Judgment day is coming up for Vale (NYSE:VALE). The mining giant is expected to come out with its second-quarter earnings on July 31, and it will be desperately hunting for a turnaround. Vale's shares have lost around 4% of their value so far this year, as the company has struggled due to weakness in iron ore pricing. However, it is trying to initiate a comeback. Let's take a look at what's expected of Vale and if it can turn the business around.
Analysts expect Vale to post revenue of $10.6 billion, down 3.6% from the year-ago quarter. Its earnings are expected to take a massive hit, declining to $0.45 per share from last year's $0.64 a share. Hence, Vale's performance in the second quarter is expected to be weak, just like the first quarter.
In the first quarter, Vale had reported an 11% decline in revenue to $9.5 billion, missing the $11.2 billion analyst estimate compiled by Bloomberg. In addition, its net income declined to $2.52 billion from $3.11 billion in the prior-year period, primarily due to lower iron ore prices. Thus, there seems to be no turnaround in sight for Vale as of now.
But Vale remains positive about a turnaround. In April, Moody's changed its rating outlook from neutral to positive on Vale. Moody's believes that Vale management has done well to steer the company despite a difficult environment. The company is now focusing on increasing production. In fact, Vale had turned in record production in the first quarter since 2008. Looking ahead, the company is working to make its production more efficient.
For example, its distribution center in Malaysia is expected to allow it to blend different quality ores in the near future, and improve its cash flow generation. Nova Caledônia produced 5,600 tons in the first quarter, of which almost 3,000 tons were produced in March alone, exhibiting the increase in speed.
Vale is progressing well on the Nacala Corridor in line with its plans. It has achieved physical progress of 62% in the greenfield section. Now, it aims to launch the first train at the Nacala Corridor by the last quarter of this year.
Vale had saved approximately $166 million in the first quarter of 2014 as compared to the fourth quarter of last year, and the moves discussed above should allow it to improve further.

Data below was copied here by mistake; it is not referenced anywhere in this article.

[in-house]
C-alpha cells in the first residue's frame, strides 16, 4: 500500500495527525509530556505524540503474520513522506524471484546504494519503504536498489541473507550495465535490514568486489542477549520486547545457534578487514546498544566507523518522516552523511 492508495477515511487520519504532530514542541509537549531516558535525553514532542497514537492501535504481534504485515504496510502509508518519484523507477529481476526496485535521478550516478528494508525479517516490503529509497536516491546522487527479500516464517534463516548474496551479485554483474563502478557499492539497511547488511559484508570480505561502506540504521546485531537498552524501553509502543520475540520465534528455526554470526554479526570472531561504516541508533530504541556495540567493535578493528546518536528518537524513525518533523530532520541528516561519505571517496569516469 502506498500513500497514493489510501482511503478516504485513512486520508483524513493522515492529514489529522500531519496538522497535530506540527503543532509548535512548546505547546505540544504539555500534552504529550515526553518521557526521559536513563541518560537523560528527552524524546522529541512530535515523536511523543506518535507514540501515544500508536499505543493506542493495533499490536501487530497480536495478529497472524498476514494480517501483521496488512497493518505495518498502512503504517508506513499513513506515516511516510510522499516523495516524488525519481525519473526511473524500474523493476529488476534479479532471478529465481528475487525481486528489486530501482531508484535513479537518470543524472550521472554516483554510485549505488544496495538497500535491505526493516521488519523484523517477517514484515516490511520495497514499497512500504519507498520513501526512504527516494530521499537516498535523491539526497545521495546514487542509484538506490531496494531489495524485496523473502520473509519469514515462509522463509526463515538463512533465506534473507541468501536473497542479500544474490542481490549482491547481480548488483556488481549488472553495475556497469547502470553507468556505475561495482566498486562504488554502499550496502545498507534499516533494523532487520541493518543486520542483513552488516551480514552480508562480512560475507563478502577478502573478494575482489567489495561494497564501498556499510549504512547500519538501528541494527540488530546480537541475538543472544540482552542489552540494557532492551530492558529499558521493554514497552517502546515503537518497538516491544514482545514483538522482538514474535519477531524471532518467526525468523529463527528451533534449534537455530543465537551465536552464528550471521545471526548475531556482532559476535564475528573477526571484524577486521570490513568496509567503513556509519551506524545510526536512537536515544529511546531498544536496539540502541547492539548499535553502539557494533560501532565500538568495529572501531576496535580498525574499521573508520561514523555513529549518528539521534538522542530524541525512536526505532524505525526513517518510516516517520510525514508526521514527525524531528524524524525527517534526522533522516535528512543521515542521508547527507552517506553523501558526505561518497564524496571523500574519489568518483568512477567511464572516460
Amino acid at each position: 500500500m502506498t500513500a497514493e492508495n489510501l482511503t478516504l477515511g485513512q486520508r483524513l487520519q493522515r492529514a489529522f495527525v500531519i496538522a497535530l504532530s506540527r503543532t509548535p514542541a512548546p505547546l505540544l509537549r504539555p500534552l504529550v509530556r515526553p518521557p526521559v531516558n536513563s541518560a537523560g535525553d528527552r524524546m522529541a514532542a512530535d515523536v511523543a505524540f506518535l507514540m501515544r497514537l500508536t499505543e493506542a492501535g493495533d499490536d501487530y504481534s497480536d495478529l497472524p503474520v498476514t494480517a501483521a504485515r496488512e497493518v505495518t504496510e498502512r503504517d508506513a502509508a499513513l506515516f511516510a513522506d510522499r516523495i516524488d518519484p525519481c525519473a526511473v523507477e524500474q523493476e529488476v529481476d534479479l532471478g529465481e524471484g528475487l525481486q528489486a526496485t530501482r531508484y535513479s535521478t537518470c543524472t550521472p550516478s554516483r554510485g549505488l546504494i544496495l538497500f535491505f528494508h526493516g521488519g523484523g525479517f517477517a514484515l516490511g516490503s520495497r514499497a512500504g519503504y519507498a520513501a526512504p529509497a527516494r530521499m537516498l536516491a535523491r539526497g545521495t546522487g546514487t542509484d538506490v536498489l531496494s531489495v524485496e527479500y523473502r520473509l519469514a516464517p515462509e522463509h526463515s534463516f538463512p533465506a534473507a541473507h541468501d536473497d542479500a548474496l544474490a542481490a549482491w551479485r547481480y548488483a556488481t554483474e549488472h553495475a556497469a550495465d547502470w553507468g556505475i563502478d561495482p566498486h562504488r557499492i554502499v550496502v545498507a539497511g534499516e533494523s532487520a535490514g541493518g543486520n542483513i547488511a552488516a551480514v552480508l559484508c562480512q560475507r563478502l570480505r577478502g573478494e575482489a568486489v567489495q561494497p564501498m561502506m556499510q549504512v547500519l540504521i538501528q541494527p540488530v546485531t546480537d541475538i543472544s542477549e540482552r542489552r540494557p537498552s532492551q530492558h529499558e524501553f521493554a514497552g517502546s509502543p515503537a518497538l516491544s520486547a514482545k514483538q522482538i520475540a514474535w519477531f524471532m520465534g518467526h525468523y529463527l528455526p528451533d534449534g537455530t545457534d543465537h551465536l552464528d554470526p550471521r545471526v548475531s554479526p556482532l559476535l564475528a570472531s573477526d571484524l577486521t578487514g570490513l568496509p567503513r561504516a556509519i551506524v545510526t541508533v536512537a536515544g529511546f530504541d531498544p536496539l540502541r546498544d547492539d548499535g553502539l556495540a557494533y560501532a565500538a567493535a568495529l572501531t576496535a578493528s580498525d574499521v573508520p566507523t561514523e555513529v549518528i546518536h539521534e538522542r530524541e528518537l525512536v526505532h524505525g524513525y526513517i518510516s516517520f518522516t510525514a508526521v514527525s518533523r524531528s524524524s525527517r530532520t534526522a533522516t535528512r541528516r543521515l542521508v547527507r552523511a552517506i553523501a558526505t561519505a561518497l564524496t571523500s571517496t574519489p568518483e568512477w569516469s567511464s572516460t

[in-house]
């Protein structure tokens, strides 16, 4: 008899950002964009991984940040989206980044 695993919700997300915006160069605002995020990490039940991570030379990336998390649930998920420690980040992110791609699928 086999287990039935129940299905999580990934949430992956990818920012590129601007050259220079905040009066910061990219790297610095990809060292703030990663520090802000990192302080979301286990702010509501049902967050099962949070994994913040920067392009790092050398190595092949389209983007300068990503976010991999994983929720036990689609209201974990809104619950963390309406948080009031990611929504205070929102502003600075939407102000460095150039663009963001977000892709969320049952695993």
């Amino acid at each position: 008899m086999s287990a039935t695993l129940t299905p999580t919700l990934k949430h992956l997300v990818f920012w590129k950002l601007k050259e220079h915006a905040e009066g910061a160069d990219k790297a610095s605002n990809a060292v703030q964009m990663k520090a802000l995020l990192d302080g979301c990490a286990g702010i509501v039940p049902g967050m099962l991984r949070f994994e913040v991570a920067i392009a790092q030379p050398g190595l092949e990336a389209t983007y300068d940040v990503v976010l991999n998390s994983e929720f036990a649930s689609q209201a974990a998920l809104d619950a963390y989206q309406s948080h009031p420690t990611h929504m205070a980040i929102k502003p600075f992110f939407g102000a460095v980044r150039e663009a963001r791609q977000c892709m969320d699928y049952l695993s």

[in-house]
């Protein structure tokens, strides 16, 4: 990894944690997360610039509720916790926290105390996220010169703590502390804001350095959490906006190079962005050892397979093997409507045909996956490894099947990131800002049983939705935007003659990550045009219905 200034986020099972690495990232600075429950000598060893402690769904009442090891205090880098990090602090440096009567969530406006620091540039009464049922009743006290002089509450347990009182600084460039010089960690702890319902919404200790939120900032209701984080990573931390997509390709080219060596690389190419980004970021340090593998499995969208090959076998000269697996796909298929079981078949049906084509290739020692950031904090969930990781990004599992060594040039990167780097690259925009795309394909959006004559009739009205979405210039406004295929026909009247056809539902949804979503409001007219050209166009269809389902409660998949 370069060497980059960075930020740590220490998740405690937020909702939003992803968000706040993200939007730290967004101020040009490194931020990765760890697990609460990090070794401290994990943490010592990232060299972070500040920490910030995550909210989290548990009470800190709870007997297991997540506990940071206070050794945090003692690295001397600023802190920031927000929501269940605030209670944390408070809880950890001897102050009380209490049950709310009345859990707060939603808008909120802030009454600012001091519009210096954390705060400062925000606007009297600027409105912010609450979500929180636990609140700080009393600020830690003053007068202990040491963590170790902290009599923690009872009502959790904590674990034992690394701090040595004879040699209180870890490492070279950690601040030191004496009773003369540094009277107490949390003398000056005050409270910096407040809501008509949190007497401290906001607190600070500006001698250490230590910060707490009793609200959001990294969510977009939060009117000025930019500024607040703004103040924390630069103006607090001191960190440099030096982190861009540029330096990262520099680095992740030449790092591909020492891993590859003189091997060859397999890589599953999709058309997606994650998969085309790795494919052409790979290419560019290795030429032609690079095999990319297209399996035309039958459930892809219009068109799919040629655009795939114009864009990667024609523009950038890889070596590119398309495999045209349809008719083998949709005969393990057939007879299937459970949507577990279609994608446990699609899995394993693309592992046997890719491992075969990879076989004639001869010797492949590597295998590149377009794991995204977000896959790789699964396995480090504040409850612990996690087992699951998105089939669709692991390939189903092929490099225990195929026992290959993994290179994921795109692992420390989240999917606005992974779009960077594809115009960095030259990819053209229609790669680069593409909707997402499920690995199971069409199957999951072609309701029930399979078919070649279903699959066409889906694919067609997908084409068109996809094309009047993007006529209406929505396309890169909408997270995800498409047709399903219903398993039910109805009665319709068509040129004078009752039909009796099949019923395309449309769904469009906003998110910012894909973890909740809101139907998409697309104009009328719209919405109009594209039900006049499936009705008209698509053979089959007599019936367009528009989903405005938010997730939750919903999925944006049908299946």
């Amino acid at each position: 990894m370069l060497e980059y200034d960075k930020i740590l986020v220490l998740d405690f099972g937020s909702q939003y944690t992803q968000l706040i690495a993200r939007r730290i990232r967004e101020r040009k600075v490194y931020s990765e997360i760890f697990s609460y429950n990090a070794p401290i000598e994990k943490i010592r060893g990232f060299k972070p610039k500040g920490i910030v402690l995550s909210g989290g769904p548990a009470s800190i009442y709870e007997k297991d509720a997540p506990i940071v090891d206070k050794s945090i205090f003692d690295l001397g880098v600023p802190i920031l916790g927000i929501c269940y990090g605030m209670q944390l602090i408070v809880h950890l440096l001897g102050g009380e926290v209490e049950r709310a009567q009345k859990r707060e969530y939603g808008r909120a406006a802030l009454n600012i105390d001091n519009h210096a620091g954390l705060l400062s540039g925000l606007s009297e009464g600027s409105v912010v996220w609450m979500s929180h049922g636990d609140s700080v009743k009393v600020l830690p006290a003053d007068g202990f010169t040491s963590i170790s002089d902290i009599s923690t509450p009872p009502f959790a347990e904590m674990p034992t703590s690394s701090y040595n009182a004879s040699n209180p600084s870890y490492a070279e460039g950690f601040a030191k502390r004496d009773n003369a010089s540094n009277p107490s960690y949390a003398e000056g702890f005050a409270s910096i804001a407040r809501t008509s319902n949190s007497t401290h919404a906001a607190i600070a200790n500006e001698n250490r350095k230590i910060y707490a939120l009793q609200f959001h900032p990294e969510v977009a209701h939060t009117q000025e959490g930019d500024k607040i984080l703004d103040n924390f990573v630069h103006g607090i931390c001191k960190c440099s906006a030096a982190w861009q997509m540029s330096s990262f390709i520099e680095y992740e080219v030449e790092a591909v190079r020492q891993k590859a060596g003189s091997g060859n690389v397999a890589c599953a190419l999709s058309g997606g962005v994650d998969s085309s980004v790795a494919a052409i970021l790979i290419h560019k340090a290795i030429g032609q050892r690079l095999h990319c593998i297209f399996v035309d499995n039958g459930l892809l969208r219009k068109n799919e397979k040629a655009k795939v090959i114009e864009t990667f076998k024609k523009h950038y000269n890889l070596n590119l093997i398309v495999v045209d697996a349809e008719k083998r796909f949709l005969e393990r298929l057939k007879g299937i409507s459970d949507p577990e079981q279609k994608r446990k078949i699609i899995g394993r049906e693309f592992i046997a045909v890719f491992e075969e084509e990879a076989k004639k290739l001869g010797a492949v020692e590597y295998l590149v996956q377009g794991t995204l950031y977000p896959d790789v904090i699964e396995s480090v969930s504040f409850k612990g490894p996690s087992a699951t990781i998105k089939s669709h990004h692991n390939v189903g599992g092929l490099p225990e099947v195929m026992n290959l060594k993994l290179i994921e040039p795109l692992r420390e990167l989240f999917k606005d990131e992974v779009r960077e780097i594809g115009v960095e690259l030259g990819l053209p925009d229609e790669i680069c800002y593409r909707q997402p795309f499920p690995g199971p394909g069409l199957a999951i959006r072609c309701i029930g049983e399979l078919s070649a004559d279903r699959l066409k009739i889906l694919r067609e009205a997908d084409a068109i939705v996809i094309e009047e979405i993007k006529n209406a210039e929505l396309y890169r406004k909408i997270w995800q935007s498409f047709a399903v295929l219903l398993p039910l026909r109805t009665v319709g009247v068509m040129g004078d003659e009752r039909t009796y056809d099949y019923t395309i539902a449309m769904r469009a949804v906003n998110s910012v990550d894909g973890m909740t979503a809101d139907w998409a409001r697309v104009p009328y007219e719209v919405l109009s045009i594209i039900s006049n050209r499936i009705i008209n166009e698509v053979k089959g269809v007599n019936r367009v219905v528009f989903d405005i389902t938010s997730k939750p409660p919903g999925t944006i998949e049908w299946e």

Improvement in the cards?
Moreover, analysts are optimistic about Vale's performance. According to Nomura Securities (as reported by Barron's):
"Vale's core iron ore and pellet projects are tracking in-line with or better than expectations. Carajás Plant 2 (formerly +40Mtpa) should achieve full capacity next year, while the Itabiritos projects are on schedule with Conceição Itabiritos already operating at 25% and Tubarão VIII and Vargem Grande expected to come online within the next year to add 16Mtpa of processing capacity in the lower grade Southern and Southeastern systems.
Vale's base metals business generated adj. EBITDA of $549mm in 1Q-14, up 21% y/y and +126% q/q, driven mainly by lower startup and stoppage costs at VNC and Long Harbour. We see nickel production growth of 13% in 2014 and 2016 coupled with higher realizations (we model nickel at $19,840/t in 2015) resulting in nickel EBITDA of $3.7bn in 2015 relative to $1.1bn in 2013."
Moreover, it is expected that iron ore prices will increase going forward. According to Cowen:
"High cost marginal producers, especially in China, are likely producing ore at a loss at sub $110/mt prices, therefore, there is a built in support near this level. This theory is also supported by the fact that over the past two years prices have rarely traded below the $110/mt level and quickly spike higher after falling under that price level. Therefore, we see current prices of ~$105.5/mt as short-lived and expect 2014 prices to average above current spot prices."
Impressive valuation, but huge debt
Thus, it is likely that Vale can emerge stronger after its upcoming earnings report. Moreover, another attractive thing about Vale is its solid valuation. Its forward P/E ratio of 8 is lower than the industry's average of almost 10. Its current ratio of 2.57 represents strong short-term liquidity. However, there are certain negative points that investors should not ignore.
First, Vale has a massive debt of $33.73 billion, which is way greater than its cash position of $7.5 billion. Next, its bottom line is expected to decline at a CAGR of 16.7% over the next five years, which is a remarkable drop from the growth of 12.5% seen in the last five years. But, at the same time, Vale has generated strong operating cash flow of $15 billion in the last year, so it should not have much difficulty in sustaining its operations going forward.
Hence, with the pricing and demand situation expected to get better, Vale might be able to stage a comeback after earnings.
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